The COVID-19 pandemic has also deepened the financial divide because of the economic uncertainty that has accompanied it. While the official numbers are unknown as of yet, it is speculated millions of Americans may possibly experience difficulty accessing credit in the future.

Importance of a credit score

Possessing a credit history, along with a credit score, is crucial in today’s society. People who remain credit invisible have difficultly achieving goals that are directly tied to the financial aspects of their lives because the digital divide that existed pre-pandemic and that will continue to exist post-pandemic will:

  • Prevent individuals from accessing financial options
  • Experience a negative impact on their lifestyles
  • Be unable to access options to enable them to build wealth

Alternative services, such as payday loans, money orders, and check cashing, are helpful when there are no other options, but these services can be expensive and, in the case of payday loans with high-interest rates, can result in snowballed debt. Individuals caught in this cycle find it difficult to gain financial freedom because they are always trying to “catch up.”

Alternative credit scores can bring financial inclusion

Fortunately, there is a solution for unbanked and underbanked individuals which can be found in alternative credit scores. This method of scoring can help consumers to gain a favorable credit score and receive financial inclusion. To obtain an alternative credit score, all consumers have to do is sign up for a service, such as Connect, link their accounts, and continue to pay their monthly bills, such as utilities, cell phone, and internet. All credit data is updated in real-time.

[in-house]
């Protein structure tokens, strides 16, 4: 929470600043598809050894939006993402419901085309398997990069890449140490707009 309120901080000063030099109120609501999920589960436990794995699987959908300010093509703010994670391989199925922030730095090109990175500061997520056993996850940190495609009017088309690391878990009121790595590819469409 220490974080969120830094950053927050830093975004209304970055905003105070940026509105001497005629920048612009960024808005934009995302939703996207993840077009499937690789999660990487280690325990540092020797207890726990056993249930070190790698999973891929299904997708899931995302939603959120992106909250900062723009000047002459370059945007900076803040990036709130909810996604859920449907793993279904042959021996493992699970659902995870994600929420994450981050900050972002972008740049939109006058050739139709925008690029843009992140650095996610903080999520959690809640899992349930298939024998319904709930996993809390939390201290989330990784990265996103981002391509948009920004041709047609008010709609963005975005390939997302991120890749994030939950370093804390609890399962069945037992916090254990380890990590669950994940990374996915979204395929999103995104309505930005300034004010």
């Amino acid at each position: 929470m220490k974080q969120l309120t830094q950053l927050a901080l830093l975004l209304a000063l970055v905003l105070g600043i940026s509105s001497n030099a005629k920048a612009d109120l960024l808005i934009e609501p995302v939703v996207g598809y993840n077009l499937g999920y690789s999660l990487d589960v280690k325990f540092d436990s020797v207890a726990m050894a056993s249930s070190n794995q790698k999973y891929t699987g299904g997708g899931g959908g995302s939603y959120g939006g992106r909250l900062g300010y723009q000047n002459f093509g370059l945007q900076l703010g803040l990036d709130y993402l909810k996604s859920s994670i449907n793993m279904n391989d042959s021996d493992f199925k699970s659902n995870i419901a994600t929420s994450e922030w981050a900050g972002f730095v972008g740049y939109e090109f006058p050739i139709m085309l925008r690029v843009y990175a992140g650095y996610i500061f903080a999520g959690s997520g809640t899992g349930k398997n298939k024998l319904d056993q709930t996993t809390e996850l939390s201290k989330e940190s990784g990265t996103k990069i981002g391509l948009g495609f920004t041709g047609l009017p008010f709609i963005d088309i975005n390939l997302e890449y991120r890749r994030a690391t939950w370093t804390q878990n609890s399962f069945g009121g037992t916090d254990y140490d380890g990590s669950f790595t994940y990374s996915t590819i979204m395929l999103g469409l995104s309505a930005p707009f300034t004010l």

Will lenders accept alternative credit data?

Under the Equal Credit Opportunity Act (ECOA), lenders have to take nontraditional credit history into consideration during their decisioning process, provided consumers present the lender with proof that demonstrates a nontraditional payment history. Under U.S. law, businesses cannot legally deny noncredit scoring reports.

Many consumers are finding their nontraditional credit scores are becoming very beneficial. In fact, financial services companies are increasingly marketing to the credit invisible because alternative credit data serves as a reliable indicator of payment history for borrowers seeking loan products.

Contact Connect today to learn how you can receive an alternative credit score

Connect, formerly known as PRBC, has been serving consumers who do not have a traditional credit score since 2005. Through our alternative scoring solution, we are able to help individuals who are unbanked or underbanked be approved by a lender. Through making routine payments on time, consumers demonstrate to lenders and creditors their ability to make responsible payments. As a result, they can be approved and gain access to many of the financial services they were previously denied.

To learn more about how Connect can help you, contact us today.